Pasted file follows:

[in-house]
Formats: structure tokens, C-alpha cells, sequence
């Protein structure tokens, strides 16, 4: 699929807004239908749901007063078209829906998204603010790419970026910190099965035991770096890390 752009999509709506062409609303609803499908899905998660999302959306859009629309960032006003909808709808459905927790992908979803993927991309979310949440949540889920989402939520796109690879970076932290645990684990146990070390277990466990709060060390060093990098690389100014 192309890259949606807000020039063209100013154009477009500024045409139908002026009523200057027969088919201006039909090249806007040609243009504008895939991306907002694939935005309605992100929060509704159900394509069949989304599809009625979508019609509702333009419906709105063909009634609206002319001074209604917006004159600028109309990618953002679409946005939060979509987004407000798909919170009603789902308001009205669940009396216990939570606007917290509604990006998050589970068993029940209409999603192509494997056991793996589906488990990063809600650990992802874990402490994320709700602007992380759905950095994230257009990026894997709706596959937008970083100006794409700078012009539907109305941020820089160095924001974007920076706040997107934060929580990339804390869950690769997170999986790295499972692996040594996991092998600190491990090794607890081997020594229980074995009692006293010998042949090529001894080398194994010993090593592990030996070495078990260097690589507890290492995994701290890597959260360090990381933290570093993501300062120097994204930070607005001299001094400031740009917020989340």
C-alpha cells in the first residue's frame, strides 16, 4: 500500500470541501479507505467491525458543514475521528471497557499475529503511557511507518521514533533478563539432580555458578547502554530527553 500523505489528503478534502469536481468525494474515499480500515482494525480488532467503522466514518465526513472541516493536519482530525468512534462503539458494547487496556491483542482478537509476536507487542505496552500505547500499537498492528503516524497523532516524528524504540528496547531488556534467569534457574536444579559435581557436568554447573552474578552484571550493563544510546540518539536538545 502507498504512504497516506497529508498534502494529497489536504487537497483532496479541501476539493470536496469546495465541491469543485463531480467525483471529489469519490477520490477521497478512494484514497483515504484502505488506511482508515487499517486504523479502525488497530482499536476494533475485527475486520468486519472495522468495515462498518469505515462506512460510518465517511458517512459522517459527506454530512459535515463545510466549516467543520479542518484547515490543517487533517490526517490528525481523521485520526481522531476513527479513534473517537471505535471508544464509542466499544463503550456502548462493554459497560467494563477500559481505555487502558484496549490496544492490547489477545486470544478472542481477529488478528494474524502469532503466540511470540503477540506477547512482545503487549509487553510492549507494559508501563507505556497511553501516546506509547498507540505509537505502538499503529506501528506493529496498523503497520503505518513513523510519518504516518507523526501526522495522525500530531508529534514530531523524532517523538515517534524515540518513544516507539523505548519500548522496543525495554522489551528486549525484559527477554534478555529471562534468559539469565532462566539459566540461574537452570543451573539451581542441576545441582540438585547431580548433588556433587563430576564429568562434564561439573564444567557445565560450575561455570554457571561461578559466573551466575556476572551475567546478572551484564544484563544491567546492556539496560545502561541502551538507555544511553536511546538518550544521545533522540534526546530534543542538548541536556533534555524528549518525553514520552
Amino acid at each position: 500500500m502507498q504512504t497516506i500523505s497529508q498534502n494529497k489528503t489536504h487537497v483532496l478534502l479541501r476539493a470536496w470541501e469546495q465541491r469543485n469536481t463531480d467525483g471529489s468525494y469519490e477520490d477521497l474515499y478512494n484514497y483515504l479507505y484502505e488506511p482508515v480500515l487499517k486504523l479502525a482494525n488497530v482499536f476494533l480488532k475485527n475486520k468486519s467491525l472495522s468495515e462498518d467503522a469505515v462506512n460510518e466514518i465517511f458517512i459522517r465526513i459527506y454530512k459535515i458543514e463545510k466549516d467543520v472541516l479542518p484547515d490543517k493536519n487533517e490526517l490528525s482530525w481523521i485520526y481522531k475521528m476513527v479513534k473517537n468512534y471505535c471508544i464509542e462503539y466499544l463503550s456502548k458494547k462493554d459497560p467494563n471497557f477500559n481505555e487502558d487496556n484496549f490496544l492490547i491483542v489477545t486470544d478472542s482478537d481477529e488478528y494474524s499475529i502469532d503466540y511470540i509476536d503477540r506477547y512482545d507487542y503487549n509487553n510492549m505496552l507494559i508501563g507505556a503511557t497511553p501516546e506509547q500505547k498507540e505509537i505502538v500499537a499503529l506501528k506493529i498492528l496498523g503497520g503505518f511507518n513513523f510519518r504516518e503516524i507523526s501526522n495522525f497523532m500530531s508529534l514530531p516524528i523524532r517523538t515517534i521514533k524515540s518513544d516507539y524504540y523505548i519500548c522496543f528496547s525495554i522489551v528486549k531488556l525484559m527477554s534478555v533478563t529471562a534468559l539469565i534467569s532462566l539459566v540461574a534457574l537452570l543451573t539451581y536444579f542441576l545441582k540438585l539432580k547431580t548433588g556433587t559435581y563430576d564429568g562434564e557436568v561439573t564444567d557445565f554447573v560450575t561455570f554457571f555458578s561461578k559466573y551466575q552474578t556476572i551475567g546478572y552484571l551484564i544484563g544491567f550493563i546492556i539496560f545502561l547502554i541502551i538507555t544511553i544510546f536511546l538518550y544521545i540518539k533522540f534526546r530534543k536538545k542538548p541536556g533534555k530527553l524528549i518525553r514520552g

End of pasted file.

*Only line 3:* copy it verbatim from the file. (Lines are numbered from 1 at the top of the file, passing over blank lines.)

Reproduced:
């Protein structure tokens, strides 16, 4: 699929807004239908749901007063078209829906998204603010790419970026910190099965035991770096890390 752009999509709506062409609303609803499908899905998660999302959306859009629309960032006003909808709808459905927790992908979803993927991309979310949440949540889920989402939520796109690879970076932290645990684990146990070390277990466990709060060390060093990098690389100014 192309890259949606807000020039063209100013154009477009500024045409139908002026009523200057027969088919201006039909090249806007040609243009504008895939991306907002694939935005309605992100929060509704159900394509069949989304599809009625979508019609509702333009419906709105063909009634609206002319001074209604917006004159600028109309990618953002679409946005939060979509987004407000798909919170009603789902308001009205669940009396216990939570606007917290509604990006998050589970068993029940209409999603192509494997056991793996589906488990990063809600650990992802874990402490994320709700602007992380759905950095994230257009990026894997709706596959937008970083100006794409700078012009539907109305941020820089160095924001974007920076706040997107934060929580990339804390869950690769997170999986790295499972692996040594996991092998600190491990090794607890081997020594229980074995009692006293010998042949090529001894080398194994010993090593592990030996070495078990260097690589507890290492995994701290890597959260360090990381933290570093993501300062120097994204930070607005001299001094400031740009917020989340």